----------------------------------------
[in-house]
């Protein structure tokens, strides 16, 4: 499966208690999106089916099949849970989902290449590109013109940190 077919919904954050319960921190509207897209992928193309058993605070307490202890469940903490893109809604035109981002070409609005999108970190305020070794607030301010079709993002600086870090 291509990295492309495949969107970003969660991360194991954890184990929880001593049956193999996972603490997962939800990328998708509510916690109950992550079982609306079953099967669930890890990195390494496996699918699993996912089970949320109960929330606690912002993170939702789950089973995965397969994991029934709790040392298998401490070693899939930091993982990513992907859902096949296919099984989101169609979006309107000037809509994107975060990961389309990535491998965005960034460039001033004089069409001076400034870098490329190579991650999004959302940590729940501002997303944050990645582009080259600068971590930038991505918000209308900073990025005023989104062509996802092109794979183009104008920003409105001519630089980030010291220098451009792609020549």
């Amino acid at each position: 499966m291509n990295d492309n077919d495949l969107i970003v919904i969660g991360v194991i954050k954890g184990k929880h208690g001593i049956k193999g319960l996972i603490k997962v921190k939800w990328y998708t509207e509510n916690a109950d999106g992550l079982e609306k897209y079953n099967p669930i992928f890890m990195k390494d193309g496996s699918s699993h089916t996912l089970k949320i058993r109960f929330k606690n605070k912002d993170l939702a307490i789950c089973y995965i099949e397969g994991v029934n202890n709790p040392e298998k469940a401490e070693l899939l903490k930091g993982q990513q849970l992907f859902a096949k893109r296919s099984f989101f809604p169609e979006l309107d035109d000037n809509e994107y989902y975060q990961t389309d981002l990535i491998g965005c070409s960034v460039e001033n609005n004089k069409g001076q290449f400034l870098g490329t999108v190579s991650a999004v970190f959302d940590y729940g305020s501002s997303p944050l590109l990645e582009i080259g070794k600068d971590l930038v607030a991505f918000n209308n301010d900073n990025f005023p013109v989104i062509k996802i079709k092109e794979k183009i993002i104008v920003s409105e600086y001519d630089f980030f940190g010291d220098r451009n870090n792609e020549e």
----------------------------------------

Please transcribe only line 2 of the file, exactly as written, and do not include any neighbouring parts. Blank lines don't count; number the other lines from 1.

């Protein structure tokens, strides 16, 4: 499966208690999106089916099949849970989902290449590109013109940190 077919919904954050319960921190509207897209992928193309058993605070307490202890469940903490893109809604035109981002070409609005999108970190305020070794607030301010079709993002600086870090 291509990295492309495949969107970003969660991360194991954890184990929880001593049956193999996972603490997962939800990328998708509510916690109950992550079982609306079953099967669930890890990195390494496996699918699993996912089970949320109960929330606690912002993170939702789950089973995965397969994991029934709790040392298998401490070693899939930091993982990513992907859902096949296919099984989101169609979006309107000037809509994107975060990961389309990535491998965005960034460039001033004089069409001076400034870098490329190579991650999004959302940590729940501002997303944050990645582009080259600068971590930038991505918000209308900073990025005023989104062509996802092109794979183009104008920003409105001519630089980030010291220098451009792609020549």